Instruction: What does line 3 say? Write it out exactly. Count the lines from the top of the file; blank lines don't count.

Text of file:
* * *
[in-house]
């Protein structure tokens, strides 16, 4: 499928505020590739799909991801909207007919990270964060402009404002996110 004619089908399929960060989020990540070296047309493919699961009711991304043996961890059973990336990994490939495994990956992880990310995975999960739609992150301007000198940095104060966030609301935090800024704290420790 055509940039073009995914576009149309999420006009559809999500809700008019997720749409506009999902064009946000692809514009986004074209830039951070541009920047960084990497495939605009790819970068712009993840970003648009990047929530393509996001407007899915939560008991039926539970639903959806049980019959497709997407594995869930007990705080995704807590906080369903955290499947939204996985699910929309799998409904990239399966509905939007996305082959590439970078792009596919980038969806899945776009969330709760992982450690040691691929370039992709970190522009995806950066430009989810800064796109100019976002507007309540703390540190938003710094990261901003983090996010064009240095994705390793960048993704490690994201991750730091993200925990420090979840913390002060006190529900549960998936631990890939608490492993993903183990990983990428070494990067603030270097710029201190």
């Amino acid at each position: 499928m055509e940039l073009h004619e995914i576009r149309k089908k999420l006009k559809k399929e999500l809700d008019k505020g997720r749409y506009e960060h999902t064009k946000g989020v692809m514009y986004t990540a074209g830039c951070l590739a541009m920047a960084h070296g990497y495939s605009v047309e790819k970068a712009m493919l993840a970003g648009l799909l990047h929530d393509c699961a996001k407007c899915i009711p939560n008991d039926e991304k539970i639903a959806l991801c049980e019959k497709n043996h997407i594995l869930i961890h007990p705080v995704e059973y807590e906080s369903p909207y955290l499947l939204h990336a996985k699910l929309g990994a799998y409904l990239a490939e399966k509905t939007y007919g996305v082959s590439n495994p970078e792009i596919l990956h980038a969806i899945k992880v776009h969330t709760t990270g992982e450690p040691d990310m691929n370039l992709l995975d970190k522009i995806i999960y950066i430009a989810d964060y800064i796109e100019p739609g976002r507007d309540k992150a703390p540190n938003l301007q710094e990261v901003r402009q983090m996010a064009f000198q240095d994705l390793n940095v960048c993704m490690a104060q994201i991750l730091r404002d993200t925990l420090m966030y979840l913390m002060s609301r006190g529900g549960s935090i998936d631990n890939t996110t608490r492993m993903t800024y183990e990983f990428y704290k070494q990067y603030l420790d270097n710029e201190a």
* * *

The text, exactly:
């Amino acid at each position: 499928m055509e940039l073009h004619e995914i576009r149309k089908k999420l006009k559809k399929e999500l809700d008019k505020g997720r749409y506009e960060h999902t064009k946000g989020v692809m514009y986004t990540a074209g830039c951070l590739a541009m920047a960084h070296g990497y495939s605009v047309e790819k970068a712009m493919l993840a970003g648009l799909l990047h929530d393509c699961a996001k407007c899915i009711p939560n008991d039926e991304k539970i639903a959806l991801c049980e019959k497709n043996h997407i594995l869930i961890h007990p705080v995704e059973y807590e906080s369903p909207y955290l499947l939204h990336a996985k699910l929309g990994a799998y409904l990239a490939e399966k509905t939007y007919g996305v082959s590439n495994p970078e792009i596919l990956h980038a969806i899945k992880v776009h969330t709760t990270g992982e450690p040691d990310m691929n370039l992709l995975d970190k522009i995806i999960y950066i430009a989810d964060y800064i796109e100019p739609g976002r507007d309540k992150a703390p540190n938003l301007q710094e990261v901003r402009q983090m996010a064009f000198q240095d994705l390793n940095v960048c993704m490690a104060q994201i991750l730091r404002d993200t925990l420090m966030y979840l913390m002060s609301r006190g529900g549960s935090i998936d631990n890939t996110t608490r492993m993903t800024y183990e990983f990428y704290k070494q990067y603030l420790d270097n710029e201190a």